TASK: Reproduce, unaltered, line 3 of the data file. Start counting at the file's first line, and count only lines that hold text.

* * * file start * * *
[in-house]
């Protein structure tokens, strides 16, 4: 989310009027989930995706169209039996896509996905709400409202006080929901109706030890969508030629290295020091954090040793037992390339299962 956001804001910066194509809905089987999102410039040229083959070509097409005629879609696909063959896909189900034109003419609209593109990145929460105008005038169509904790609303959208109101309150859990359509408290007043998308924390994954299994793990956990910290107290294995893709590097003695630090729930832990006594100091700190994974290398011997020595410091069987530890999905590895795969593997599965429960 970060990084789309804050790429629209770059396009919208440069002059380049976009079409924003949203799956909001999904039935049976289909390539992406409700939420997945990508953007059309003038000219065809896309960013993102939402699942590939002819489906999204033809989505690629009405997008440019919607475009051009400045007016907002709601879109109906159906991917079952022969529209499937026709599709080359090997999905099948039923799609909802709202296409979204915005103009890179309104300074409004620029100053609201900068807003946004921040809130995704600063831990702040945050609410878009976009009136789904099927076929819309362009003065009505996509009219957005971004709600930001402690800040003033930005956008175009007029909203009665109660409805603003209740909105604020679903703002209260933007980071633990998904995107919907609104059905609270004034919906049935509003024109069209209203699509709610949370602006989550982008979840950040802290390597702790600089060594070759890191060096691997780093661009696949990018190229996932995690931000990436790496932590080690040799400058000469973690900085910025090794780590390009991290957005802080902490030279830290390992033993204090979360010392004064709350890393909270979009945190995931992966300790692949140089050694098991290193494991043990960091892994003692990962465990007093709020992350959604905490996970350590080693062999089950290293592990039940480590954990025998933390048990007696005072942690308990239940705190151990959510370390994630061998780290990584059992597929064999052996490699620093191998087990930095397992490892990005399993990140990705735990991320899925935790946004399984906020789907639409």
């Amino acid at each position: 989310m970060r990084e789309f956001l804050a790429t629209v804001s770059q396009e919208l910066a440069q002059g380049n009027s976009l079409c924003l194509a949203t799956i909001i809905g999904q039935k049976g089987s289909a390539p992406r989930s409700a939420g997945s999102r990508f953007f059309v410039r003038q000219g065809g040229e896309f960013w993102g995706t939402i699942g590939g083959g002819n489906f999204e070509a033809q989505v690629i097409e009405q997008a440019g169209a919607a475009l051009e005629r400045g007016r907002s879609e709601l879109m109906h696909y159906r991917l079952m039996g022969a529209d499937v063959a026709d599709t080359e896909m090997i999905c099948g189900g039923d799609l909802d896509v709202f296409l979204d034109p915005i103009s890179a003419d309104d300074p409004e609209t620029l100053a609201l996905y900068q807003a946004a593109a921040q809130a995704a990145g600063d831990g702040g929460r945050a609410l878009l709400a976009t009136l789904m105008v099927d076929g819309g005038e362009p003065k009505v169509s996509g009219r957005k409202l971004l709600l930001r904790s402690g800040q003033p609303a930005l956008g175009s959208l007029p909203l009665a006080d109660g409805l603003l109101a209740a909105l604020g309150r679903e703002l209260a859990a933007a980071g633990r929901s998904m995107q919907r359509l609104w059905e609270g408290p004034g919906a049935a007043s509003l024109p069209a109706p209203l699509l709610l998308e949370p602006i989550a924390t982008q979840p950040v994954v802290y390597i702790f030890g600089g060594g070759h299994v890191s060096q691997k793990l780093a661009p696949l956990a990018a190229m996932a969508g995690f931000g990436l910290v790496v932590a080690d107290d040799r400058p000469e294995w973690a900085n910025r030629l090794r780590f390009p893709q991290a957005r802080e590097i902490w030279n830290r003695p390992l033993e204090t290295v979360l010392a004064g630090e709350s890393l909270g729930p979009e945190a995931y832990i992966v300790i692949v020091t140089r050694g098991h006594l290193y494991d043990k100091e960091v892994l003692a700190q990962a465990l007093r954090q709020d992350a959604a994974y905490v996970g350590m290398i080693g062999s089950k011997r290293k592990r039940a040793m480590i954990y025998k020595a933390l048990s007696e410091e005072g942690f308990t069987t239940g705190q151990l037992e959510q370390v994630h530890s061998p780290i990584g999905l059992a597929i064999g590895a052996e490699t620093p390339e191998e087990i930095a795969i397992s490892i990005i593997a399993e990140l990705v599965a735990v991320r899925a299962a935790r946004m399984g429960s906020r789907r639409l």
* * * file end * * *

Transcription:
């Amino acid at each position: 989310m970060r990084e789309f956001l804050a790429t629209v804001s770059q396009e919208l910066a440069q002059g380049n009027s976009l079409c924003l194509a949203t799956i909001i809905g999904q039935k049976g089987s289909a390539p992406r989930s409700a939420g997945s999102r990508f953007f059309v410039r003038q000219g065809g040229e896309f960013w993102g995706t939402i699942g590939g083959g002819n489906f999204e070509a033809q989505v690629i097409e009405q997008a440019g169209a919607a475009l051009e005629r400045g007016r907002s879609e709601l879109m109906h696909y159906r991917l079952m039996g022969a529209d499937v063959a026709d599709t080359e896909m090997i999905c099948g189900g039923d799609l909802d896509v709202f296409l979204d034109p915005i103009s890179a003419d309104d300074p409004e609209t620029l100053a609201l996905y900068q807003a946004a593109a921040q809130a995704a990145g600063d831990g702040g929460r945050a609410l878009l709400a976009t009136l789904m105008v099927d076929g819309g005038e362009p003065k009505v169509s996509g009219r957005k409202l971004l709600l930001r904790s402690g800040q003033p609303a930005l956008g175009s959208l007029p909203l009665a006080d109660g409805l603003l109101a209740a909105l604020g309150r679903e703002l209260a859990a933007a980071g633990r929901s998904m995107q919907r359509l609104w059905e609270g408290p004034g919906a049935a007043s509003l024109p069209a109706p209203l699509l709610l998308e949370p602006i989550a924390t982008q979840p950040v994954v802290y390597i702790f030890g600089g060594g070759h299994v890191s060096q691997k793990l780093a661009p696949l956990a990018a190229m996932a969508g995690f931000g990436l910290v790496v932590a080690d107290d040799r400058p000469e294995w973690a900085n910025r030629l090794r780590f390009p893709q991290a957005r802080e590097i902490w030279n830290r003695p390992l033993e204090t290295v979360l010392a004064g630090e709350s890393l909270g729930p979009e945190a995931y832990i992966v300790i692949v020091t140089r050694g098991h006594l290193y494991d043990k100091e960091v892994l003692a700190q990962a465990l007093r954090q709020d992350a959604a994974y905490v996970g350590m290398i080693g062999s089950k011997r290293k592990r039940a040793m480590i954990y025998k020595a933390l048990s007696e410091e005072g942690f308990t069987t239940g705190q151990l037992e959510q370390v994630h530890s061998p780290i990584g999905l059992a597929i064999g590895a052996e490699t620093p390339e191998e087990i930095a795969i397992s490892i990005i593997a399993e990140l990705v599965a735990v991320r899925a299962a935790r946004m399984g429960s906020r789907r639409l």